Dr. John Byl has been blogging quite regularly as of late and has made some helpful contributions to the debate over whether theistic evolution should be tolerated in the Canadian Reformed Churches. One of the central issues is hermeneutics. The latitudinarians argue that, historically, Calvin spoke of accommodation in Scripture and it’s accommodation that we see in Genesis 1 and 2. In other words, God uses words that people can understand according to their context. People in another context thousands of years later have to reckon with this accommodation in their biblical interpretation. You can find Dr. Byl’s discussion of this subject here.
Similar debates have been taking place in the Associate Reformed Presbyterian Church in connection with their school, Erskine College and Seminary. There too, biblical inerrancy has been questioned in an effort to make room for a variety of views on origins. Rick Phillips at Reformation 21 recently commented on this.
We have more of the same taking place at Reformed Theological Seminary and in the Presbyterian Church of America. Bruce Waltke recently resigned from RTS because of his position on origins and the nature and authority of Scripture. Dr. Mark Jones is the pastor of Faith PCA in Vancouver, BC, and he recently blogged on Waltke’s views. He says, “As this post will make clear, Waltke has endorsed the work of Francis Collins, and by doing so has committed himself to an understanding of evolution that simply is not compatible with the Christian faith.” Read the whole thing here. In a follow-up blog post, Jones continues to interact with Waltke’s views. He also takes on the familiar line about Warfield and evolution. His conclusion? “Warfield did not affirm Darwinian evolution. In an article yet to be published by Fred Zaspel he makes a convincing argument to this effect, which I am in general agreement with in my own book on this subject.” You can read this post here.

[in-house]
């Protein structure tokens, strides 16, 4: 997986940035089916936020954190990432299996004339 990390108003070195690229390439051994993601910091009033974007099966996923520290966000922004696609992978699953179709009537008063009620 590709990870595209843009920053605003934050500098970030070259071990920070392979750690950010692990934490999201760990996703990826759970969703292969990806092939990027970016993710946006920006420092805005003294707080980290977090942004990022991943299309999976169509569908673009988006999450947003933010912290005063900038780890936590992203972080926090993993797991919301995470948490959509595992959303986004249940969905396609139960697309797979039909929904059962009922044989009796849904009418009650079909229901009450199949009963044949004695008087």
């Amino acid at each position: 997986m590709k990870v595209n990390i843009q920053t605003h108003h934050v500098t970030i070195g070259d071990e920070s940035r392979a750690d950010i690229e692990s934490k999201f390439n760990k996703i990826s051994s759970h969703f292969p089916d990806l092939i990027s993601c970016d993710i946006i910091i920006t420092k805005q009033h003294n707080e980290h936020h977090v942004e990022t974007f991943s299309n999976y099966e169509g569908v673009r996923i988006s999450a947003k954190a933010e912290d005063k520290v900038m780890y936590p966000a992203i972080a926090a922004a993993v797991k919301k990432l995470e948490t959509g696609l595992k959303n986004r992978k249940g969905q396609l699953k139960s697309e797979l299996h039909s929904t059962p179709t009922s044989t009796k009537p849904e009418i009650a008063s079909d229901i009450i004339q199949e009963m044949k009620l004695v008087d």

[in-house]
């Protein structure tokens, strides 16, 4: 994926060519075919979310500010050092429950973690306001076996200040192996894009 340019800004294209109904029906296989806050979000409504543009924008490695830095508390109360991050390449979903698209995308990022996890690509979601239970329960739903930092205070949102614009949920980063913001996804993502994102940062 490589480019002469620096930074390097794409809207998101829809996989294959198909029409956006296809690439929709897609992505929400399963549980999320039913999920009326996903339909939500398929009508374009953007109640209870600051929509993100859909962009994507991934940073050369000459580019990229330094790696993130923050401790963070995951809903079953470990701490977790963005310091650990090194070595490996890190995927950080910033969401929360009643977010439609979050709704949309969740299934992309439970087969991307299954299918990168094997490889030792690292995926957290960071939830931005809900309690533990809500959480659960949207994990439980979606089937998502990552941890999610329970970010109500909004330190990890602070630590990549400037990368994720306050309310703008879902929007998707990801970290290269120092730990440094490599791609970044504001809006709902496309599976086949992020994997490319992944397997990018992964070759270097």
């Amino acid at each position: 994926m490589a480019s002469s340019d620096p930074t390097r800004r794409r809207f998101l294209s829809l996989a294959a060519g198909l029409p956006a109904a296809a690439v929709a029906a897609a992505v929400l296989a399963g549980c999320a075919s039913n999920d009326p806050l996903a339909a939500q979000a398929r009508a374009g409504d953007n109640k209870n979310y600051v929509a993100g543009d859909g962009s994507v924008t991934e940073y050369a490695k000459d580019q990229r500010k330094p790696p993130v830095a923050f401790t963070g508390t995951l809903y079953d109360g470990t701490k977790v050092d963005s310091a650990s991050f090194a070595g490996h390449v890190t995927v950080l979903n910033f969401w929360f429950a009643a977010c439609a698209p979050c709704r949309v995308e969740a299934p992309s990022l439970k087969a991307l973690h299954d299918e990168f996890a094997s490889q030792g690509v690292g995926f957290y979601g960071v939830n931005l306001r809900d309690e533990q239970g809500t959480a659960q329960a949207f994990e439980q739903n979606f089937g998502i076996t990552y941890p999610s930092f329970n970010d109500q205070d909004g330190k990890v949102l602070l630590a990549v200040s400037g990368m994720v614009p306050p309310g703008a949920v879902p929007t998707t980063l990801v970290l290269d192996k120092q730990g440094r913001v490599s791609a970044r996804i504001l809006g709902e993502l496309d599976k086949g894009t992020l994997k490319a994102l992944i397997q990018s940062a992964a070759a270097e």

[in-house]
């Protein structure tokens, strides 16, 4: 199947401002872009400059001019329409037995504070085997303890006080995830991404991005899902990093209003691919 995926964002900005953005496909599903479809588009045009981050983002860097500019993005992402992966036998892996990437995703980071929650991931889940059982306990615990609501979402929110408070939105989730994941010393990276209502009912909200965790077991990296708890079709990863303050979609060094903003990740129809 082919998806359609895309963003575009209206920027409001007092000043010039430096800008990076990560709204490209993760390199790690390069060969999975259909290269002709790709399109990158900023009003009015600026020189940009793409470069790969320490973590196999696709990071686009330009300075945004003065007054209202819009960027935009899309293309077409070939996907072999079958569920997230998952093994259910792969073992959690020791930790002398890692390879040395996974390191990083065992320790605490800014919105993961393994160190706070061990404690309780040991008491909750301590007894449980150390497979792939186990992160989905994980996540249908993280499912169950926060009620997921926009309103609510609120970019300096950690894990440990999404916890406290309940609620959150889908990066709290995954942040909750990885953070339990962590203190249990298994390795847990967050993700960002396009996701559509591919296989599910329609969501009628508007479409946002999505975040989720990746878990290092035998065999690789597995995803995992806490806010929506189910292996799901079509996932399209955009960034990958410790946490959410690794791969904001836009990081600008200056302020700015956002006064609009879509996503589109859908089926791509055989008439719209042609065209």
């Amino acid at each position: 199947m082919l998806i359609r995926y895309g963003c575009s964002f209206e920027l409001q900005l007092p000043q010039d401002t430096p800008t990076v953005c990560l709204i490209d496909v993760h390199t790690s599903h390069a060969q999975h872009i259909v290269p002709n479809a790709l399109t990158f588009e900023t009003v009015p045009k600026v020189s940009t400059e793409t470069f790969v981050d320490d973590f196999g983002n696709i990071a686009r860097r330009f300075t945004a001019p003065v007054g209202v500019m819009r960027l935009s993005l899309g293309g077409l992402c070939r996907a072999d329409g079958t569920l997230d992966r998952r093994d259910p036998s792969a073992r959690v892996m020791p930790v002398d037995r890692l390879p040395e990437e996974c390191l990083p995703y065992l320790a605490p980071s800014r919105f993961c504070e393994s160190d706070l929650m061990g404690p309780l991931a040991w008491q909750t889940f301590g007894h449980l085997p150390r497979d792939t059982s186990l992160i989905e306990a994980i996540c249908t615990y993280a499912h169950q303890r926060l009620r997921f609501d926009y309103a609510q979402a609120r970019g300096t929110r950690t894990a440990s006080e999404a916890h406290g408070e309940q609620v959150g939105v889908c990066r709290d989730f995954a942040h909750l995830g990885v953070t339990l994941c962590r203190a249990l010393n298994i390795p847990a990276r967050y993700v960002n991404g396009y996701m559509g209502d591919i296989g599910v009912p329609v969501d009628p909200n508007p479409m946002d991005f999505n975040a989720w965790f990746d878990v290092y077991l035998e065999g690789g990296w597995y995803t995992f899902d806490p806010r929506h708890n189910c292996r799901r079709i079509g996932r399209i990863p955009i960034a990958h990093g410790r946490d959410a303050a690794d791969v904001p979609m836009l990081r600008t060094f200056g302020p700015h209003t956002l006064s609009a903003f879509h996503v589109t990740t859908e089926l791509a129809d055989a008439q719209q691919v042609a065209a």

This morning I noticed that the latest issue of Modern Reformation has an article by a group of PCA geologists arguing for an old earth. You see, this issue is becoming hot all over.
Dear Pastor Bredenhof:
I am very thankful that you and others are addressing this issue here and elsewhere. The trumpet definitely needs to be sounded when it comes to defending the truth of Scripture against any form of evolution.
I was wondering if you would have time to comment on the arguments presented by the proponents of theistic evolution about Galileo and the Roman Catholic Church. It seems to me that when they present the example of Galileo’s fight with the RCC they are presenting us with a “straw-man” which they can easily pull down, and that it really doesn’t have anything to do with the argument about creation in six days.
This would take a lengthy discourse to answer responsibly. Let me just say that this sort of argument follows an older way of telling history that is increasingly being discarded. The older historiography (the Draper/White model) presents a legend of war between science and religion. Newer historiography is considerably more nuanced. Helpful discussions of this are found in Hunter Baker’s The End of Secularism (chapter 14), and Rodney Stark’s For the Glory of God (chapter 2). Both point out that Galileo’s problems with the Roman Catholic Church had just as much (if not more) to do with his personality, tactics and approach as with his science. But just like with the older historiography about Protestant scholasticism (Calvin vs. the Calvinists), it takes time for the old view of Galileo vs the RCC to wither and die.
sounds like a good suggestion for some summer reading.